events which from the earliest Ages have taken Correspondence, &c. between the Lords place on the shores of Egypt, 1s. 8vo. of the Admiralty, &c. 8vo.
Verses Social and Dumestic. By G. Hay
Drummond, A. M. 12mo. 75. boards. 10. NATURAL HISTORY.
The Metrical Miscellany, Poems, chiefly
unpublished, Svo. 6s. Supplement IId. to the General Synopsis Naval Elocution, being Dialogues, &c. by of Birds. With Index Ornithologicus. By the President and Professors of Corpus InJohn Latham, F. R. S. with twenty-four co
fernalis College. In 3 Parts, 1s. od. loured plates, 4to. boards. 21. 7s. 6d.
14. Politics. 11. NATURAL PHILOSOPHY,
A Letter addressed to the Hon. Charles Illustrations of the Huttonian Theory of the James Fox, in consequence of his Speech in Earth. By J. Playfair, F.R.S. Professor of The House of Commons on the Character of Mathematics, Edinburgh, 8vo. 10s.
the late Most Noble Francis Duke of Bed. ford, 1s.
Considerations on the Necessity and Ex12. NOVELS.
pediency of supporting the Dignity of the The White Knight, a Novel. By The Crown and Royal Family in the same Degree odore Melville, 3 vols. 12mo. 12s.
of Splendour as heretofore, 8s. The Hermit of the Alps, a Moral Tale, Considerations on the Definitive Treaty 2.
of Peace. By W: Belsham, 2s, Lady Geraldine Beaufort, a Novel. By a Review of Public Affairs since the Cam. Daughter of the late Serjeant Wilson, 3 vols. mencement of the present Century, 2s. 6d. 12no. boards, 12s.
Spirit of the Public Journals for 1801, Le Triomphe de l'Honneur Persécute, a vol. V. 19mo. boards, 6s.
Speech of Sir Francis Burdett in the House Revelation indispensable_to Morality of Commons, on the 12th of April, 1802, preached in the Chipel of Trinity College, upon a Motion for an Enquiry into thie Con- Dublin. By the Bishop of Killaloe. duct of the Administration at Home and Instability of Worldly Power, &c. a Abroad during the War.
Thanksgiving Sermon. By T. Hurlwall, Campaign between the French Army of M.A. the East and the British and Turkish Forces
16. THEOLOGY. in Egypt. By General Reynier, 8vo. 4s. An Inquiry into the Causes and Effects of
The Family Bible, with original Notes, Emigration from the Highlands and Western
practical Observations, and copious marginal Islands of Scotland, with Observations on the
References. By T. Scott, Rector of Aston Means to be employed for preventing it. By Sandford, and Chaplain to the Lock Hospitale, Alex. Irvine, 3s. 6d, sewed.
No. I, 53. vol. I. 25s.
Watts's Works complete, in 7 vols. 8vo.
21. 14s. 15. SERMONS.
Remarks on the Controversy between the An Estimate of the Peace; a Discourse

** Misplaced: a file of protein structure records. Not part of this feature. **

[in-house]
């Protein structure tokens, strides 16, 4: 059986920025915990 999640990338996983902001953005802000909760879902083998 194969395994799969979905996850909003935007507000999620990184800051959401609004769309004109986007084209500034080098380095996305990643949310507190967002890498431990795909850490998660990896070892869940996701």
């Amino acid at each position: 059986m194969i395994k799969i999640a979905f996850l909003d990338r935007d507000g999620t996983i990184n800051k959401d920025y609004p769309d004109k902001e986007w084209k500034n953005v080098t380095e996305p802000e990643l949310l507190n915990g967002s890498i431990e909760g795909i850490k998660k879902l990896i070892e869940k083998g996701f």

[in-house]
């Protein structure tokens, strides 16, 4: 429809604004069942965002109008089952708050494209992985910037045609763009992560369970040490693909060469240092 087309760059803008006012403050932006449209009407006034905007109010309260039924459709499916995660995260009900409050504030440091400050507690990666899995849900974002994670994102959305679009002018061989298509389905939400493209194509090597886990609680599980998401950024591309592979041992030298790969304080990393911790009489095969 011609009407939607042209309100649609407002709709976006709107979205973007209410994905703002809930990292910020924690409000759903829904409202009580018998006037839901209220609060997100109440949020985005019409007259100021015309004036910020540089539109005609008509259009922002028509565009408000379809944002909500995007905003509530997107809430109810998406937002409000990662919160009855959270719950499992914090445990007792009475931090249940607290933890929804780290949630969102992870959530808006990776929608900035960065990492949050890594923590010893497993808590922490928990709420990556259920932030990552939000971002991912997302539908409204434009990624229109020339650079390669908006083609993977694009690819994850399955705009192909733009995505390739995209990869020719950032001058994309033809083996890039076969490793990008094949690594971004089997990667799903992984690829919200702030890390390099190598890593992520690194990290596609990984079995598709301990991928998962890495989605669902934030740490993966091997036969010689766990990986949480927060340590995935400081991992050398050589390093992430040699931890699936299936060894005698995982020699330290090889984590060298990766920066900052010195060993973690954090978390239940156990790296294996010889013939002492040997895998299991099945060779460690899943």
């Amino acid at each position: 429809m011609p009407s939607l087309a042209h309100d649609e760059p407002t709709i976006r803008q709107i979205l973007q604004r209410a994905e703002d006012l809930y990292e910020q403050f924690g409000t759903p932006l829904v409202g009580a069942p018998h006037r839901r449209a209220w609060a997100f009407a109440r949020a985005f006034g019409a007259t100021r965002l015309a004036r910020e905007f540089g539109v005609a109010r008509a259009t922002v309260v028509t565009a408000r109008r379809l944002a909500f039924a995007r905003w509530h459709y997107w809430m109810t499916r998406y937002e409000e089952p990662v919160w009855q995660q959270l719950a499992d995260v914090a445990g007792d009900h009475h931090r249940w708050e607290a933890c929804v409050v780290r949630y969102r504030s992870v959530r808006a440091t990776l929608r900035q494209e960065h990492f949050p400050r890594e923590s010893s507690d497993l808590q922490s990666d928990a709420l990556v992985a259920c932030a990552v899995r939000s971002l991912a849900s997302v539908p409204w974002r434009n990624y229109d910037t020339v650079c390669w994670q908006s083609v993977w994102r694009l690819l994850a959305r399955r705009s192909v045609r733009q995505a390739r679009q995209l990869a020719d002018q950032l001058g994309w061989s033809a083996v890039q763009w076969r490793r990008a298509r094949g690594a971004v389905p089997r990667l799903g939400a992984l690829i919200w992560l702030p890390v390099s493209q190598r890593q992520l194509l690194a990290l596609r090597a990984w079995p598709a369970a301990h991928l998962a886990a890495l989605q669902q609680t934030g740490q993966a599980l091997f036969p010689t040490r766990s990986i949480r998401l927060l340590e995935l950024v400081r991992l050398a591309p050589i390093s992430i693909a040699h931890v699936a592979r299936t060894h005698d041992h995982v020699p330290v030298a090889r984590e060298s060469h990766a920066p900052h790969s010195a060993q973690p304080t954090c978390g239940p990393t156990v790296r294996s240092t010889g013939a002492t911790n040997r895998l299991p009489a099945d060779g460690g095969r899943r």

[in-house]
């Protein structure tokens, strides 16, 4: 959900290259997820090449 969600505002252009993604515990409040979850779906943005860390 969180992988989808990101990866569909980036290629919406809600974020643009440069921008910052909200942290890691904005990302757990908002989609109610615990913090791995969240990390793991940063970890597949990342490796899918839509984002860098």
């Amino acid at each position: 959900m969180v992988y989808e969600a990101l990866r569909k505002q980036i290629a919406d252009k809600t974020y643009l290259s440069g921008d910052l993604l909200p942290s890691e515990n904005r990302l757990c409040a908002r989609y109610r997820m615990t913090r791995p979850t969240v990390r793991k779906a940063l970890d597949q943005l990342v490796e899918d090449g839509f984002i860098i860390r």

Arminians and Calvinists in the Church of delivered at Newbury, June 1, 1802. By.
England, in a 2d letter to the Rev. J. OverJ. Bichano, M. A. Is.
ton. By E. Pearson, B. D.
A Further Consideration of the Arguments Reflections and Exhortation adapted to the State of the Times, a Sermon preached to the
of the Sabbatarians, and the Accompts ba.' Unitarian Congregation at Hackney, June 1,
lanced, in Seven Letters, being a Reply to the 1802. By Thomas Belsham, 1s.
Remark of Mrs. Ann Alsop, and those of her A Sermon preached at the Meeting House
two Friends. By J. Edmunds, 12mo. Gd. of the Protestant Dissenters in Sidmouth,
The Gospel its own Witness. By A. Fule
ler, 12mo. 3d edit. 3s. 6d. Devonshire, on Tuesday, June 1, 1802. By Edmund Butcher, 1s.
Sacred Literature; or, Remarks upon the
Book of Genesis, collected and arranged to The Prospect of future Universal Peace considered, in a Sermon preached in the
promote the Knowledge, and evince the Ex.,
cellencies of the Holy Scriptures. By J. Baptist Chapel, in Taunton, in the County of
Franks, A. M. 8vo. Ss.
Evidences of Miracles; or, an Exhibition Sermons, by the late Rev. T. Hobbes,
of the Testimony by which we are informed A. M. 1 vol. 8vo, 6s. boards.
that Miracles were wrought, or an AttestaA Charge delivered to the Clergy of the
tion of Christianity, 12mo. boards, 2s. 6d.
The Churchman's Memorial, No. I, 1s. Diocese of Oxford. By John Lord Bishop
The Calvinistic and Socinian Systems of that Diocese, at his primary Visitation, in June 1802, 1s.
compared, with an Appendix, new edition,
8vo. 5s. The Certainty of the Resurrection argued
Circular Letter from the Ministers and from the Nature of Christ's Mediatorial Kingdom, a Sermon preached before an Asso
Messengers of the Baptist Churches in Northciation of Ministers, and published at their amptonshire, on the practical Uses of Bap
tism, 8vo. 2d. Request. By E. Williams, D. D. 8vo. 1s. 12mo. 8d.
Worlds displayed, for the Benefit of Young
Persons, 6d. Early Piety recommended, in a Discourse addressed to the Schools for Religious In
17. TOPOGRAPHY. struction, at St. John's Chapel, Bedford. row, May 1, 1802. By R. Cecil, A. M.
Londinum Redivivum ; or, An Ancient 18mo. 3d.
and Mudern Description of London. By J. A Sermon preached in the Chapel of the
P. Malcolm, 410. London Hospital. By R. Watson, Lord Bp. of Landaff, 4to. Is. 6d.
18. TRAVELS. The Christian Triumphant ; or, Victory Journal of Fred. Horneman's Travels proclaimed in Death ; a Sermon on the Death from Cairo to Mourzouck, in Africa, in the of Mr. E. Basket, Colchester. By J. AnYear 1797-8. 4to. 153, derson, V. D. M. 12mo. 6d.
Journey through North Britain, containing A Sermon before the University of Ox- Remarks on Scottish Landscape, Observaford. By G. S. Faber, M. A. F. L. C. 8vo. tions on rural Economy, &c. with Biogra1s.
phical Sketches. &c. By A. Campbell, Sin Overtaken, a Sermon, at the particular with 44 Engravings, 2 vols. 410. Request of J. Dormer, executed at Reading. By the Rev. W. B. Williams, B. A. 3d edit.
MAPS AND PRINTS.
· A Sermon preached at St. George's, Hanover Square, on the Day of General Thanks- Cary's Universal Atlas, in Nos. (containgiving, by H. Reginald, Lord Bp. of Exe- ing 3 Maps) at 78. 6d. eacli, ur 9s. full coter, Is.